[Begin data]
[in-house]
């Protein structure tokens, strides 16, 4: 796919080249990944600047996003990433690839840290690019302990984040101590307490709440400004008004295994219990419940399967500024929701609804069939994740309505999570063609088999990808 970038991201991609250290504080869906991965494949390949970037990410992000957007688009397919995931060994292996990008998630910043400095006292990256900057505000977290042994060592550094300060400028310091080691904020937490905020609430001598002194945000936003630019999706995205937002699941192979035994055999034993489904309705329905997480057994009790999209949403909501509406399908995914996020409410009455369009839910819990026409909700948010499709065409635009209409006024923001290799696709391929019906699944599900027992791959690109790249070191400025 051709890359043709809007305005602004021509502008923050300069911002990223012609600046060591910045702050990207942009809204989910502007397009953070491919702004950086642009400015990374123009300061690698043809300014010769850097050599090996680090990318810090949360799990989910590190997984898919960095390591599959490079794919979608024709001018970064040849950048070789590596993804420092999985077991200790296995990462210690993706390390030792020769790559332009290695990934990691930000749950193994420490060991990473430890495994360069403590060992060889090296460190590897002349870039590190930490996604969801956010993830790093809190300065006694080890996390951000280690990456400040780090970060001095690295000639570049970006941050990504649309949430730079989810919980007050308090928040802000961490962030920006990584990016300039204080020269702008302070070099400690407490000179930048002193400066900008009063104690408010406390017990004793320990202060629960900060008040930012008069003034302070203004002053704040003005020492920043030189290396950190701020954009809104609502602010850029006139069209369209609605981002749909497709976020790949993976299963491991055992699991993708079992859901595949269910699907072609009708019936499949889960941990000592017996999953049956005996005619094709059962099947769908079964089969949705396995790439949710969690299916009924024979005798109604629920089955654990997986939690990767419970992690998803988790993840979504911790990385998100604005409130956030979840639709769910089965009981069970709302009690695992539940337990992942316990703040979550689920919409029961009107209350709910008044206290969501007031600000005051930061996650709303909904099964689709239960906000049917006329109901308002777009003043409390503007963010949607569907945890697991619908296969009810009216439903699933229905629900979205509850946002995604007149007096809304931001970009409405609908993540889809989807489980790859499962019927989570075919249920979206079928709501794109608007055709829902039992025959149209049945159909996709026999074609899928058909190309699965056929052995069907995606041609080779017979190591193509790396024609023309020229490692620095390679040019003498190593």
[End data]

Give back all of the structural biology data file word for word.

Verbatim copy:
[in-house]
């Protein structure tokens, strides 16, 4: 796919080249990944600047996003990433690839840290690019302990984040101590307490709440400004008004295994219990419940399967500024929701609804069939994740309505999570063609088999990808 970038991201991609250290504080869906991965494949390949970037990410992000957007688009397919995931060994292996990008998630910043400095006292990256900057505000977290042994060592550094300060400028310091080691904020937490905020609430001598002194945000936003630019999706995205937002699941192979035994055999034993489904309705329905997480057994009790999209949403909501509406399908995914996020409410009455369009839910819990026409909700948010499709065409635009209409006024923001290799696709391929019906699944599900027992791959690109790249070191400025 051709890359043709809007305005602004021509502008923050300069911002990223012609600046060591910045702050990207942009809204989910502007397009953070491919702004950086642009400015990374123009300061690698043809300014010769850097050599090996680090990318810090949360799990989910590190997984898919960095390591599959490079794919979608024709001018970064040849950048070789590596993804420092999985077991200790296995990462210690993706390390030792020769790559332009290695990934990691930000749950193994420490060991990473430890495994360069403590060992060889090296460190590897002349870039590190930490996604969801956010993830790093809190300065006694080890996390951000280690990456400040780090970060001095690295000639570049970006941050990504649309949430730079989810919980007050308090928040802000961490962030920006990584990016300039204080020269702008302070070099400690407490000179930048002193400066900008009063104690408010406390017990004793320990202060629960900060008040930012008069003034302070203004002053704040003005020492920043030189290396950190701020954009809104609502602010850029006139069209369209609605981002749909497709976020790949993976299963491991055992699991993708079992859901595949269910699907072609009708019936499949889960941990000592017996999953049956005996005619094709059962099947769908079964089969949705396995790439949710969690299916009924024979005798109604629920089955654990997986939690990767419970992690998803988790993840979504911790990385998100604005409130956030979840639709769910089965009981069970709302009690695992539940337990992942316990703040979550689920919409029961009107209350709910008044206290969501007031600000005051930061996650709303909904099964689709239960906000049917006329109901308002777009003043409390503007963010949607569907945890697991619908296969009810009216439903699933229905629900979205509850946002995604007149007096809304931001970009409405609908993540889809989807489980790859499962019927989570075919249920979206079928709501794109608007055709829902039992025959149209049945159909996709026999074609899928058909190309699965056929052995069907995606041609080779017979190591193509790396024609023309020229490692620095390679040019003498190593």